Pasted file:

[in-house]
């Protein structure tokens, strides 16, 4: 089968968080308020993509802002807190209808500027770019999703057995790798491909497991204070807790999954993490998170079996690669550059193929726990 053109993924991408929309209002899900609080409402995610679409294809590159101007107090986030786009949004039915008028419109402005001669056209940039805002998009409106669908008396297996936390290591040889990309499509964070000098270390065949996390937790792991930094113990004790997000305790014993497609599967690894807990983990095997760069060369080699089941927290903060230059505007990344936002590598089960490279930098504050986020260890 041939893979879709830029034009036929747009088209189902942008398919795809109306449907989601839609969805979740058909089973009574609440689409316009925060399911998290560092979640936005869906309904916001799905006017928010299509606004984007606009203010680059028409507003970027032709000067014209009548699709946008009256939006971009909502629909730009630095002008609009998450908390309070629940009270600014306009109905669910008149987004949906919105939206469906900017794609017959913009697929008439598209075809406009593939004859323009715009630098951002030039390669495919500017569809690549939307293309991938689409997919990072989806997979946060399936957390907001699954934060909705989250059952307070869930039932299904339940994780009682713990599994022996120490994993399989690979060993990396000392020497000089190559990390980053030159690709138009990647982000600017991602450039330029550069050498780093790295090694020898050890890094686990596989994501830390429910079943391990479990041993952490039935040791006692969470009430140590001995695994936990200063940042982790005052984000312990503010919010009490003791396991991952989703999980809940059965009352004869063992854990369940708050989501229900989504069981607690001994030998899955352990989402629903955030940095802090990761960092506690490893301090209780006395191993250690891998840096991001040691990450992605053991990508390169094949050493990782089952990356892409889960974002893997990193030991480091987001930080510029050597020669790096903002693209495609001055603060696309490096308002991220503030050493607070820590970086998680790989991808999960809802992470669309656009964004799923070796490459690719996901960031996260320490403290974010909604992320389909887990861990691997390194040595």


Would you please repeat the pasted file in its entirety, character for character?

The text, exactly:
[in-house]
């Protein structure tokens, strides 16, 4: 089968968080308020993509802002807190209808500027770019999703057995790798491909497991204070807790999954993490998170079996690669550059193929726990 053109993924991408929309209002899900609080409402995610679409294809590159101007107090986030786009949004039915008028419109402005001669056209940039805002998009409106669908008396297996936390290591040889990309499509964070000098270390065949996390937790792991930094113990004790997000305790014993497609599967690894807990983990095997760069060369080699089941927290903060230059505007990344936002590598089960490279930098504050986020260890 041939893979879709830029034009036929747009088209189902942008398919795809109306449907989601839609969805979740058909089973009574609440689409316009925060399911998290560092979640936005869906309904916001799905006017928010299509606004984007606009203010680059028409507003970027032709000067014209009548699709946008009256939006971009909502629909730009630095002008609009998450908390309070629940009270600014306009109905669910008149987004949906919105939206469906900017794609017959913009697929008439598209075809406009593939004859323009715009630098951002030039390669495919500017569809690549939307293309991938689409997919990072989806997979946060399936957390907001699954934060909705989250059952307070869930039932299904339940994780009682713990599994022996120490994993399989690979060993990396000392020497000089190559990390980053030159690709138009990647982000600017991602450039330029550069050498780093790295090694020898050890890094686990596989994501830390429910079943391990479990041993952490039935040791006692969470009430140590001995695994936990200063940042982790005052984000312990503010919010009490003791396991991952989703999980809940059965009352004869063992854990369940708050989501229900989504069981607690001994030998899955352990989402629903955030940095802090990761960092506690490893301090209780006395191993250690891998840096991001040691990450992605053991990508390169094949050493990782089952990356892409889960974002893997990193030991480091987001930080510029050597020669790096903002693209495609001055603060696309490096308002991220503030050493607070820590970086998680790989991808999960809802992470669309656009964004799923070796490459690719996901960031996260320490403290974010909604992320389909887990861990691997390194040595």